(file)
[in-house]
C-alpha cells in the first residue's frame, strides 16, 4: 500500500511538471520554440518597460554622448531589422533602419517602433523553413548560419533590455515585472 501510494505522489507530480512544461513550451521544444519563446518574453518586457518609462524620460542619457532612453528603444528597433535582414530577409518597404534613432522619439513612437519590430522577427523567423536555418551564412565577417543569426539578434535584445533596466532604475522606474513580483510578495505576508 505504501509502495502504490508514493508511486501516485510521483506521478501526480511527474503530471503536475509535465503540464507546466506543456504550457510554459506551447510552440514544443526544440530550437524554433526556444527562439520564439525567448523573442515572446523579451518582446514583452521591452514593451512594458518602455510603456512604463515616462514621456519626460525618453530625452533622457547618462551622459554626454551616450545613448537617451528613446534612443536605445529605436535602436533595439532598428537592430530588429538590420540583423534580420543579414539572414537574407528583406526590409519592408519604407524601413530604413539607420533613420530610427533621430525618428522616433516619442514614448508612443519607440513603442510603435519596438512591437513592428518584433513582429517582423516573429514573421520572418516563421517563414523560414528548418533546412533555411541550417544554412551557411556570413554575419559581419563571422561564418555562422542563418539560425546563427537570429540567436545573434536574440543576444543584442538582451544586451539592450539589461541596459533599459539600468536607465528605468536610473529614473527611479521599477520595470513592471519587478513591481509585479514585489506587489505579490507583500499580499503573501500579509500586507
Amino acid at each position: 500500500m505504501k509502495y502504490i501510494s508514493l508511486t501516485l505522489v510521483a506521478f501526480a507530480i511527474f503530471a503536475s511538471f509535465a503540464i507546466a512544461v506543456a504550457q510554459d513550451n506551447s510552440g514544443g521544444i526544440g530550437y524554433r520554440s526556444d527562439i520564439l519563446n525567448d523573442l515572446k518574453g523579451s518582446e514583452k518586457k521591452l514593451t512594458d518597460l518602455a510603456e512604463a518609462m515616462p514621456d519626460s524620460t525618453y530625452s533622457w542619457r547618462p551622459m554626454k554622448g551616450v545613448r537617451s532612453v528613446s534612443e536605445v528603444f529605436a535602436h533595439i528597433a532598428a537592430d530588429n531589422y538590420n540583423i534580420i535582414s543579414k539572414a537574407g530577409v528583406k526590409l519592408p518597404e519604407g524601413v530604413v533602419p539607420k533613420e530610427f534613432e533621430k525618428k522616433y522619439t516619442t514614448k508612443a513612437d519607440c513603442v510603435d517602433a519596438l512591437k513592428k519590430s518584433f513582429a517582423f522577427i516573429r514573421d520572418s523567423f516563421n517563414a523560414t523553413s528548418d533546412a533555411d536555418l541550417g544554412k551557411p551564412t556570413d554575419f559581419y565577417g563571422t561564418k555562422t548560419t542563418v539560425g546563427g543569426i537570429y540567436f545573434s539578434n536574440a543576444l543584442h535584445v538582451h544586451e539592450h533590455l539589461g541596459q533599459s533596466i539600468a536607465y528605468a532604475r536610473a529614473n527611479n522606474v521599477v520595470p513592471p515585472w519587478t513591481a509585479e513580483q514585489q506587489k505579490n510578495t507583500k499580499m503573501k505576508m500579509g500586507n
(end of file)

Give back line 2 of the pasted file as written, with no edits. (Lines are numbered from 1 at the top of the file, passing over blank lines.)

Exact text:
C-alpha cells in the first residue's frame, strides 16, 4: 500500500511538471520554440518597460554622448531589422533602419517602433523553413548560419533590455515585472 501510494505522489507530480512544461513550451521544444519563446518574453518586457518609462524620460542619457532612453528603444528597433535582414530577409518597404534613432522619439513612437519590430522577427523567423536555418551564412565577417543569426539578434535584445533596466532604475522606474513580483510578495505576508 505504501509502495502504490508514493508511486501516485510521483506521478501526480511527474503530471503536475509535465503540464507546466506543456504550457510554459506551447510552440514544443526544440530550437524554433526556444527562439520564439525567448523573442515572446523579451518582446514583452521591452514593451512594458518602455510603456512604463515616462514621456519626460525618453530625452533622457547618462551622459554626454551616450545613448537617451528613446534612443536605445529605436535602436533595439532598428537592430530588429538590420540583423534580420543579414539572414537574407528583406526590409519592408519604407524601413530604413539607420533613420530610427533621430525618428522616433516619442514614448508612443519607440513603442510603435519596438512591437513592428518584433513582429517582423516573429514573421520572418516563421517563414523560414528548418533546412533555411541550417544554412551557411556570413554575419559581419563571422561564418555562422542563418539560425546563427537570429540567436545573434536574440543576444543584442538582451544586451539592450539589461541596459533599459539600468536607465528605468536610473529614473527611479521599477520595470513592471519587478513591481509585479514585489506587489505579490507583500499580499503573501500579509500586507